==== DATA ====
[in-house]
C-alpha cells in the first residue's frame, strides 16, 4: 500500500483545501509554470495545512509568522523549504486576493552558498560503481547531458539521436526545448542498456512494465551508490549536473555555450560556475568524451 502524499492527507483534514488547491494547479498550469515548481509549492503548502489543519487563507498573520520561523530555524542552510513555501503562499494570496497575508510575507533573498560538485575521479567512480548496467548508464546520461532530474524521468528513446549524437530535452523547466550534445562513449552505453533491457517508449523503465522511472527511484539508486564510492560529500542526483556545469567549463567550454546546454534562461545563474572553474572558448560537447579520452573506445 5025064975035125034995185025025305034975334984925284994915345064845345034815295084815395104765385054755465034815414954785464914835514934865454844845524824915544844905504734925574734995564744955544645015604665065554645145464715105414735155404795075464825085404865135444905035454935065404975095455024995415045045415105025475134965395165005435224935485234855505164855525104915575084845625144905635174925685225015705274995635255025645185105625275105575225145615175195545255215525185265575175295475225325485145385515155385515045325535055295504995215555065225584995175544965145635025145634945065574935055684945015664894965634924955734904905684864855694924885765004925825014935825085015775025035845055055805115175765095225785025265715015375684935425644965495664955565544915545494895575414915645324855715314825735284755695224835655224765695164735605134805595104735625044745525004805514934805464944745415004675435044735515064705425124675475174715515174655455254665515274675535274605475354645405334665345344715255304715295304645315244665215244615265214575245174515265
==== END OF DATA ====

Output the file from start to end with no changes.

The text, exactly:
[in-house]
C-alpha cells in the first residue's frame, strides 16, 4: 500500500483545501509554470495545512509568522523549504486576493552558498560503481547531458539521436526545448542498456512494465551508490549536473555555450560556475568524451 502524499492527507483534514488547491494547479498550469515548481509549492503548502489543519487563507498573520520561523530555524542552510513555501503562499494570496497575508510575507533573498560538485575521479567512480548496467548508464546520461532530474524521468528513446549524437530535452523547466550534445562513449552505453533491457517508449523503465522511472527511484539508486564510492560529500542526483556545469567549463567550454546546454534562461545563474572553474572558448560537447579520452573506445 5025064975035125034995185025025305034975334984925284994915345064845345034815295084815395104765385054755465034815414954785464914835514934865454844845524824915544844905504734925574734995564744955544645015604665065554645145464715105414735155404795075464825085404865135444905035454935065404975095455024995415045045415105025475134965395165005435224935485234855505164855525104915575084845625144905635174925685225015705274995635255025645185105625275105575225145615175195545255215525185265575175295475225325485145385515155385515045325535055295504995215555065225584995175544965145635025145634945065574935055684945015664894965634924955734904905684864855694924885765004925825014935825085015775025035845055055805115175765095225785025265715015375684935425644965495664955565544915545494895575414915645324855715314825735284755695224835655224765695164735605134805595104735625044745525004805514934805464944745415004675435044735515064705425124675475174715515174655455254665515274675535274605475354645405334665345344715255304715295304645315244665215244615265214575245174515265